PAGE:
A firefighter with the Menlo Park Fire Protection District was injured late Friday night working to extinguish a fire in a home in the unincorporated West Selby neighborhood, fire officials said.
The fire was first reported at 11:25 p.m. in a one-story home on Nassau Drive.
Menlo Engine 4 arrived at 11:30 p.m. and the fire captain at the scene reported that heavy black smoke was coming from the roof and eaves of the building.
The fire captain was identified in an earlier version of this article as Rod Brovelli, but Fire Chief Harold Schapelhouman said Sunday that the information was incorrect and that the district was not releasing the captain's name at this time.
A family of four escaped the home earlier after a family member discovered the fire, according to fire officials.
A crew went inside and found that the fire had spread throughout the attic; firefighters started pulling down the ceiling to extinguish the blaze.
The fire captain and a probationary firefighter went up on the roof to cut openings that would let fire and smoke escape. The holes were intended to keep the fire and smoke from banking down on firefighters inside, fire officials said.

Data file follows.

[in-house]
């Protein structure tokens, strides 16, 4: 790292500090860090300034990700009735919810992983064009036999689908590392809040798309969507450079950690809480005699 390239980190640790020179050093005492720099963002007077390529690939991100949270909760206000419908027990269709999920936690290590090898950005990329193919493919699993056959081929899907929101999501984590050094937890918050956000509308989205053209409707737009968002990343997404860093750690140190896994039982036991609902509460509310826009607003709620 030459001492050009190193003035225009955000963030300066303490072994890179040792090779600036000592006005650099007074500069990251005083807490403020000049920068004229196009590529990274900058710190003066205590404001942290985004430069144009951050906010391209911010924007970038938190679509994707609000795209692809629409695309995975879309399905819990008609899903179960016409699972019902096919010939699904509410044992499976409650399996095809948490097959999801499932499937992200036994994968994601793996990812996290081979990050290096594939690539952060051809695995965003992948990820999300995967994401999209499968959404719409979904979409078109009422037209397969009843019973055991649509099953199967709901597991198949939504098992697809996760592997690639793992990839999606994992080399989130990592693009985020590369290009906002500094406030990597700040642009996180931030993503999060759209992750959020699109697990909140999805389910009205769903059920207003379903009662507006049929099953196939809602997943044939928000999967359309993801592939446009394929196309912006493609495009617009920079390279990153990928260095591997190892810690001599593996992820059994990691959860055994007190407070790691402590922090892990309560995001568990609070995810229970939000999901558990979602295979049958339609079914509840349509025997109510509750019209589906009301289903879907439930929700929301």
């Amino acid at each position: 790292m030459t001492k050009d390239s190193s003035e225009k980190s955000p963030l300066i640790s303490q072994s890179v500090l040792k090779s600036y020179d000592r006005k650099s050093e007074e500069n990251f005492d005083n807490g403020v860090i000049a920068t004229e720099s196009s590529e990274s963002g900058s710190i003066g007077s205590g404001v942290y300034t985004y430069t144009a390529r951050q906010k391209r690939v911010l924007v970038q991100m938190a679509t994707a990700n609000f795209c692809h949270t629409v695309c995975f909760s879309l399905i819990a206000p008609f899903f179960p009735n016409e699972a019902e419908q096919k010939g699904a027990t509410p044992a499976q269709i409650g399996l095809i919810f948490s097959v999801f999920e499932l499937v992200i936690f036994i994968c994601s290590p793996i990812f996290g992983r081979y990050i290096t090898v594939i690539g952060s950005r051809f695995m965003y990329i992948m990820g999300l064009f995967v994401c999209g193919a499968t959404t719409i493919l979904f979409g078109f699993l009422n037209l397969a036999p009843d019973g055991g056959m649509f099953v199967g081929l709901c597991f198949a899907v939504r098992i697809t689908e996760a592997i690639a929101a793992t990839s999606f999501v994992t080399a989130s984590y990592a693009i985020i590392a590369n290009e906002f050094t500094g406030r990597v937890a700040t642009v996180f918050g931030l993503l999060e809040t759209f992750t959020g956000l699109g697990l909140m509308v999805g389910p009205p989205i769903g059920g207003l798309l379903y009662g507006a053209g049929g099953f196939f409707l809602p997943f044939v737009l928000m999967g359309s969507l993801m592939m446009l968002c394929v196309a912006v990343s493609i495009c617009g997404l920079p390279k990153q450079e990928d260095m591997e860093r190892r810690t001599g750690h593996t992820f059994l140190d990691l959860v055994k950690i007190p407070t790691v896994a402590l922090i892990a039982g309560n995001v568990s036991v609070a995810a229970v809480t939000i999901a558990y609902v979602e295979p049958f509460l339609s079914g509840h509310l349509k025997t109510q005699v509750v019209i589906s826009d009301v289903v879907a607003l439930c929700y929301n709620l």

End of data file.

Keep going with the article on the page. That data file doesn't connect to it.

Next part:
The captain had just finished showing the probationary firefighter how to cut a square hole in the roof when he went to look for a place to cut a second ventilation hole. As he stepped across a ridge of the roof, he felt the area underneath him turn spongy, according to fire officials.
The captain told the probationary firefighter to get off the roof, which then gave way. He fell into the roof up to his armpits, according to fire officials. The probationary firefighter, Carlos Carpenter, then grabbed the captain's shoulder straps and rolled him out of the hole.
The fire captain suffered significant burns to one hand and moderate burns to his other hand, district officials said.
The two firefighters cut one more ventilation hole before leaving the roof.
Fire officials said the injured captain was taken to Stanford Hospital; he was released Saturday morning and will be off duty until he has full use of his hands.
Fire officials estimate the damage to the home at $100,000.
Schapelhouman said in a statement, "Roof ventilation operations are inherently dangerous but necessary. We feel very fortunate that the captain's injuries were not more serious, given what occurred."
Recently, the Federal Aviation Administration gave the Menlo Park fire district authorization to use its drones at night. But Friday night a drone operator was not available, fire officials said.
"It will be interesting in the future, as we get more drone pilots trained up, to see if we can identify, through thermal imaging, if we could have avoided this type of problem through better situational awareness and real-time heat sensors," Schapelhouman said.